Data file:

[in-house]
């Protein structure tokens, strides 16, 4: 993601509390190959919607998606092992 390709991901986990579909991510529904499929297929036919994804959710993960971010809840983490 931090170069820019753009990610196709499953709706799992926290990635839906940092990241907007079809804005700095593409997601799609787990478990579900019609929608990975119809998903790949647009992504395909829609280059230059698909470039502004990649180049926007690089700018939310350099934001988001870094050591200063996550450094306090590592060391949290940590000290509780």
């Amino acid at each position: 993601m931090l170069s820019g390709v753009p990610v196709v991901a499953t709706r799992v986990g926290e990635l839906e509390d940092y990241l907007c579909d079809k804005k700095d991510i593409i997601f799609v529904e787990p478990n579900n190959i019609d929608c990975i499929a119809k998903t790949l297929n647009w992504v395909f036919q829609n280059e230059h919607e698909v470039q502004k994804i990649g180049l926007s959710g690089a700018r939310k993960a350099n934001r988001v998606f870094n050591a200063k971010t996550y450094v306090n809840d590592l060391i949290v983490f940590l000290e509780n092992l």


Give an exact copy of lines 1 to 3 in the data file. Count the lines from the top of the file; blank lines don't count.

[in-house]
């Protein structure tokens, strides 16, 4: 993601509390190959919607998606092992 390709991901986990579909991510529904499929297929036919994804959710993960971010809840983490 931090170069820019753009990610196709499953709706799992926290990635839906940092990241907007079809804005700095593409997601799609787990478990579900019609929608990975119809998903790949647009992504395909829609280059230059698909470039502004990649180049926007690089700018939310350099934001988001870094050591200063996550450094306090590592060391949290940590000290509780």
């Amino acid at each position: 993601m931090l170069s820019g390709v753009p990610v196709v991901a499953t709706r799992v986990g926290e990635l839906e509390d940092y990241l907007c579909d079809k804005k700095d991510i593409i997601f799609v529904e787990p478990n579900n190959i019609d929608c990975i499929a119809k998903t790949l297929n647009w992504v395909f036919q829609n280059e230059h919607e698909v470039q502004k994804i990649g180049l926007s959710g690089a700018r939310k993960a350099n934001r988001v998606f870094n050591a200063k971010t996550y450094v306090n809840d590592l060391i949290v983490f940590l000290e509780n092992l």